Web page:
‘Global warming’

Gazing globes grace gardens in unusual ways

By L.A. Jackson

‘Global warming’

Gazing globes have been an ornamental staple in southern gardens for years because the allure of these orbs is just too great for gardeners to resist! But typically these shiny spheres have been found perched on top of concrete bases (most of the time, the remains of a broken bird bath). Used — or perhaps more correctly, overused — in this manner has often caused gazing globes to be lumped into the less-than-flattering category of "yard art."

However, there are other ways to display gazing globes — creative ways that can help restore the fun and charm to an old garden favorite, and give a new meaning to the term "global warming." For starters, find a tree. Not just any tree, but an old guardian in the garden that has three or more trunks. In the cavity at the base, simply nestle a few gazing globes of different sizes and colors to pleasantly surprise passersby.

Of course, not every garden is graced with large, stately trees, but there is another trick that can provide a treat in almost any landscape. Take a round wire tomato cage, turn it upside down and bend the wire prongs out so they can securely support a gazing globe from its bottom. Next, slip the cage underneath a flowing, flowering shrub such as forsythia, potentilla, spirea, weigela or kerria. Place the gazing globe on the prongs and position it so the sphere is slightly nuzzled into the flowers and foliage from above. This creates a "floater"—a magical bit of mischief that makes gardening fun!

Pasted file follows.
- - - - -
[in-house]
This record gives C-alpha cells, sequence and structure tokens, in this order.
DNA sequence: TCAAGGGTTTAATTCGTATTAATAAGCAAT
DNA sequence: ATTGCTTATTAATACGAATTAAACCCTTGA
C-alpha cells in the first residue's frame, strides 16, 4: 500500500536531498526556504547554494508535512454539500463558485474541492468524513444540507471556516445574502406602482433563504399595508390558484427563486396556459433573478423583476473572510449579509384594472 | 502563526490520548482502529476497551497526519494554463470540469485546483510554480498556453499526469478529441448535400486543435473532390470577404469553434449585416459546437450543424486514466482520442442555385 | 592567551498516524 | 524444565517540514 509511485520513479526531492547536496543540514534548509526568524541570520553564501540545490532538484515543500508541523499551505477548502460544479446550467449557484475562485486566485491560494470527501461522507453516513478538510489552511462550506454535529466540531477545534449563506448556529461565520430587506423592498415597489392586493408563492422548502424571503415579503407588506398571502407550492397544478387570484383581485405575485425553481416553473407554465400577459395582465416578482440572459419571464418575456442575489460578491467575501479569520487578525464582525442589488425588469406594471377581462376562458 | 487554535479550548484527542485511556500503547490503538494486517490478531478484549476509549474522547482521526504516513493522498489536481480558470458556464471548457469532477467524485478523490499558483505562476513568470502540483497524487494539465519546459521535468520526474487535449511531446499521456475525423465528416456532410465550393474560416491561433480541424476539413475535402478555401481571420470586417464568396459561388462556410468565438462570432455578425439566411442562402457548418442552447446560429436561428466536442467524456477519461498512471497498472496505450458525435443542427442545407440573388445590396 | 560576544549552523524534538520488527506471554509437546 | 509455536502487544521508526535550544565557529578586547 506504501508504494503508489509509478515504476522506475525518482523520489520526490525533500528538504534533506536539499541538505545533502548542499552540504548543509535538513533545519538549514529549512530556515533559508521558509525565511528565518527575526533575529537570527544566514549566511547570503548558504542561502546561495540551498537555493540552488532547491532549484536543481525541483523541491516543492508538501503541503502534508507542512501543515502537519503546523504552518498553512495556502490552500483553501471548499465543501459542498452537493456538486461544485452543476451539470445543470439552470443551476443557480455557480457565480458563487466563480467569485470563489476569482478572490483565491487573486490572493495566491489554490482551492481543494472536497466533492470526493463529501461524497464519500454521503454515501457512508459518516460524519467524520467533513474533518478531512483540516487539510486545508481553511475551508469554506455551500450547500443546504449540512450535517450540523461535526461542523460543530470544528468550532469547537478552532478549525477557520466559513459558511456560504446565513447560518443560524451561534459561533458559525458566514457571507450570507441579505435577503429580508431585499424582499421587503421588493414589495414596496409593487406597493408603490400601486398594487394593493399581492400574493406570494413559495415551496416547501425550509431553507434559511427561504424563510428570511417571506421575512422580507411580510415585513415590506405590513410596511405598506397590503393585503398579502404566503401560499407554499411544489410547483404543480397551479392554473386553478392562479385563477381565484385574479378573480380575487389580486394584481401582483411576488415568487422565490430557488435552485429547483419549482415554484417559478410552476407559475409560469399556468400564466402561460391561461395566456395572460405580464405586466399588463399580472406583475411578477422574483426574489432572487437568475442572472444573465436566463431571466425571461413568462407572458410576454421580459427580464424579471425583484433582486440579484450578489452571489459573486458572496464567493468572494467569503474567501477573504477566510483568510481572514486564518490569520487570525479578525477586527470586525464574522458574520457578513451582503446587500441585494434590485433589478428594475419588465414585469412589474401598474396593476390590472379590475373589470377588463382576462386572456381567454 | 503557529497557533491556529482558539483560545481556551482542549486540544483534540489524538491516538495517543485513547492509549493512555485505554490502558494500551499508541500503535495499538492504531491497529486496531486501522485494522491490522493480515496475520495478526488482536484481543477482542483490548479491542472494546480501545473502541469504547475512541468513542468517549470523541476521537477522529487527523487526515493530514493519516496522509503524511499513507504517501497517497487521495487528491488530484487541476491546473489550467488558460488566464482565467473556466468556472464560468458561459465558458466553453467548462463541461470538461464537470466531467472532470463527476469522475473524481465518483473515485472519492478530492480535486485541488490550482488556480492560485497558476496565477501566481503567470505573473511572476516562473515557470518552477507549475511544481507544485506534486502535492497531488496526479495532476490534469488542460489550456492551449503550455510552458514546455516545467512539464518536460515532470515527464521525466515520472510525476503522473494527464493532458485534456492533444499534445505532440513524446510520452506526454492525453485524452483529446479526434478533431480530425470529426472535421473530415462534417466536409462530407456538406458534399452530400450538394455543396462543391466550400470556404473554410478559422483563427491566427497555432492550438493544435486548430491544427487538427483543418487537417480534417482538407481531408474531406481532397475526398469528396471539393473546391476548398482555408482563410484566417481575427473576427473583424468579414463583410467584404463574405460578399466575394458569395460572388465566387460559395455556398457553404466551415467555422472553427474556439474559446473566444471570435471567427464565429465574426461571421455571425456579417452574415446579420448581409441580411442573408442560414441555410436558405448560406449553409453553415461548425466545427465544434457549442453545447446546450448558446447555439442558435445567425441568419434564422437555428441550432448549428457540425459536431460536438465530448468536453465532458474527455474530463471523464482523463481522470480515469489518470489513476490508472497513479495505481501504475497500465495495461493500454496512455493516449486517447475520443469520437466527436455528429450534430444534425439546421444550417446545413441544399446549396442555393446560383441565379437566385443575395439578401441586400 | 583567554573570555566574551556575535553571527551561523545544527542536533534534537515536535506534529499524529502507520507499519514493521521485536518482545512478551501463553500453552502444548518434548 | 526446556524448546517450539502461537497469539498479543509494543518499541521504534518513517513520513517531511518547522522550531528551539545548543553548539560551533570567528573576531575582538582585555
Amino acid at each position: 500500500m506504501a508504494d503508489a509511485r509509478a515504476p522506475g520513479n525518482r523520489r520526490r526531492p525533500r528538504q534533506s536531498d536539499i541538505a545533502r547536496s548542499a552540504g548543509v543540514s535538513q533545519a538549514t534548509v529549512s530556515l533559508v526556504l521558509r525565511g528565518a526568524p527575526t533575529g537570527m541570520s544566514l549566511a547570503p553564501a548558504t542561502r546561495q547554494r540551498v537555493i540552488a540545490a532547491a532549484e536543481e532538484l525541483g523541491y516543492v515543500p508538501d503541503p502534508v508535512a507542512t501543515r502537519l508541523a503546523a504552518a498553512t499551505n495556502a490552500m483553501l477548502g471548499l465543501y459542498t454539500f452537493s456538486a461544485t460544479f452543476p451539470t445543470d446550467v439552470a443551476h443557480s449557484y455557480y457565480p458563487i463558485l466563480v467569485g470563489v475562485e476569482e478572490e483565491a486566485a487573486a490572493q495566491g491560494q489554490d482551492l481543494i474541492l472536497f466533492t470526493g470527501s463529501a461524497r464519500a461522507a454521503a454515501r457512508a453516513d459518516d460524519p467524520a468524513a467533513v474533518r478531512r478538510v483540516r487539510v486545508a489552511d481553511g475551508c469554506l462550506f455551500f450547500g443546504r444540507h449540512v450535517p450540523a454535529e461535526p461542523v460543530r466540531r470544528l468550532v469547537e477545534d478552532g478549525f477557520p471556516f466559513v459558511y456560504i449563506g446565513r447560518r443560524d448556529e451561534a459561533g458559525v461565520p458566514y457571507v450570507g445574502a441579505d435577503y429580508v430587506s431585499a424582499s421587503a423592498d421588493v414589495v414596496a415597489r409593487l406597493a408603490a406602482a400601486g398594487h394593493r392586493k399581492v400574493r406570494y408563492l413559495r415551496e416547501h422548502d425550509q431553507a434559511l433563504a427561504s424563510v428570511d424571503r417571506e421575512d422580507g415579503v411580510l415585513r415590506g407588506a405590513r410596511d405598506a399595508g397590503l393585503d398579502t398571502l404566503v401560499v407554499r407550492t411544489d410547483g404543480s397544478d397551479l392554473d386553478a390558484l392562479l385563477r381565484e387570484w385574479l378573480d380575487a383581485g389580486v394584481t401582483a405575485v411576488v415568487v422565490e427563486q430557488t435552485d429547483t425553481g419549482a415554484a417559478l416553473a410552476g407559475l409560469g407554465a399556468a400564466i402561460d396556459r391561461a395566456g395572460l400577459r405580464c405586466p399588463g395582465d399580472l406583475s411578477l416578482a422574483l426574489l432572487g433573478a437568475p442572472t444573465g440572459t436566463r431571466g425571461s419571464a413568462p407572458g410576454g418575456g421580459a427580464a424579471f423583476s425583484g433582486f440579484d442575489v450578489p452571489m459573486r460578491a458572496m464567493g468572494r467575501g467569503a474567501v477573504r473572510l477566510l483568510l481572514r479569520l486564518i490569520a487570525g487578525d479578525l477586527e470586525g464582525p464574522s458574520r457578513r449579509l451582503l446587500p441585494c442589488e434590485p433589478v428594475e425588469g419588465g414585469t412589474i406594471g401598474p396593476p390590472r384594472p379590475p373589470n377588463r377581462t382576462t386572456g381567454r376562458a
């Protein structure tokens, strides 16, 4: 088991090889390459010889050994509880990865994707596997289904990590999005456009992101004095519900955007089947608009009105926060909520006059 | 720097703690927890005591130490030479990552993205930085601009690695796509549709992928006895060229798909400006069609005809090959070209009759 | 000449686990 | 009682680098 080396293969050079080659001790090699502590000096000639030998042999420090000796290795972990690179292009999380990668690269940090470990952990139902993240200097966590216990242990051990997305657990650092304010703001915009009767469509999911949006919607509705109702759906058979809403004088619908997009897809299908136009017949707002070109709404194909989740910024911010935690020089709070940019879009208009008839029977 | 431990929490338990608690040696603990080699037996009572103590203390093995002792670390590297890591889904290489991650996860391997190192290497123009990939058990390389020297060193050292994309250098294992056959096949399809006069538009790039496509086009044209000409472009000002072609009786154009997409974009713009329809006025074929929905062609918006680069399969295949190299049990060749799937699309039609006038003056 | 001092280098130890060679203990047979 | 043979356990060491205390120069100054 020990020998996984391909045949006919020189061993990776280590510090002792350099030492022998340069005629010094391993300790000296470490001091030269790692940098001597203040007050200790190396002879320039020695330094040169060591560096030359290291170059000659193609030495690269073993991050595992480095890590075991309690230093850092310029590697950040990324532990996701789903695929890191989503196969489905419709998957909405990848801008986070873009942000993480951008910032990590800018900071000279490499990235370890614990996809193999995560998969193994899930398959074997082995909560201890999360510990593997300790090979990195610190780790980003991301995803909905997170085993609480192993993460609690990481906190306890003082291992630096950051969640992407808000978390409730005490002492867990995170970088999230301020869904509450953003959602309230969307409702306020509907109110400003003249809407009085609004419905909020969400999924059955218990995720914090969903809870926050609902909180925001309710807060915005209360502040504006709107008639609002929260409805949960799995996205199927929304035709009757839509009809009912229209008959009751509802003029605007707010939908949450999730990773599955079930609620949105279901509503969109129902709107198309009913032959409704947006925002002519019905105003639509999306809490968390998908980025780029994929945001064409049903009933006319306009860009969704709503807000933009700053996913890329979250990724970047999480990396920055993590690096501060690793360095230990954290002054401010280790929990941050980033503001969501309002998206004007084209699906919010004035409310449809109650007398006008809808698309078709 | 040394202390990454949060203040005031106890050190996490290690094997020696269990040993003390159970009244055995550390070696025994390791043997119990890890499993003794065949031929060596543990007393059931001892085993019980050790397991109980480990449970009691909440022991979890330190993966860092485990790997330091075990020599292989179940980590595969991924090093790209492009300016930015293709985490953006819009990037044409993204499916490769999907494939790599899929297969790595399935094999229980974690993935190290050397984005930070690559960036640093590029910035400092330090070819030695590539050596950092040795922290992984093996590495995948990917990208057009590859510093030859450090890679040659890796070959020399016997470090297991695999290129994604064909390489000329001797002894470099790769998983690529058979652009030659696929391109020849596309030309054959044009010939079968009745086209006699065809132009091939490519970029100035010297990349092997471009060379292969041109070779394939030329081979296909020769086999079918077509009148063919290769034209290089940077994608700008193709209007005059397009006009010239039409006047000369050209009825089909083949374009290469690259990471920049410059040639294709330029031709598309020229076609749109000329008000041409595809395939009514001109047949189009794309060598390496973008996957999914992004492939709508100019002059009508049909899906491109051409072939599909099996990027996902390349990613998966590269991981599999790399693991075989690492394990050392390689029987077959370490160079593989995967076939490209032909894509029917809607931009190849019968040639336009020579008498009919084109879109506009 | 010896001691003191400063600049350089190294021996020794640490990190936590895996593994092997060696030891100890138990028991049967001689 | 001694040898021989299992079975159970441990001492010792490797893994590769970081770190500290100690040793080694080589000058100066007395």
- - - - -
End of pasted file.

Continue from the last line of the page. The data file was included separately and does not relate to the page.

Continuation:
Speaking of floating, think beyond the flower border and consider placing a few globes in the water garden where their constant colors will add visual zing during times when aquatic plants are not in bloom.

Since most gazing globes are made of glass, it is not a bad idea to bring them inside by the end of autumn. This not only prevents the fragile spheres from becoming victims of falling branches in the winter, but it also provides the opportunity to clean them so their captivating glow will be restored and ready for yet another growing season in the garden.

About the Author

L.A. Jackson is the former editor of Carolina Gardener Magazine. If you would like to ask him a question about your garden, contact L.A. at: lajackson1@gmail.com

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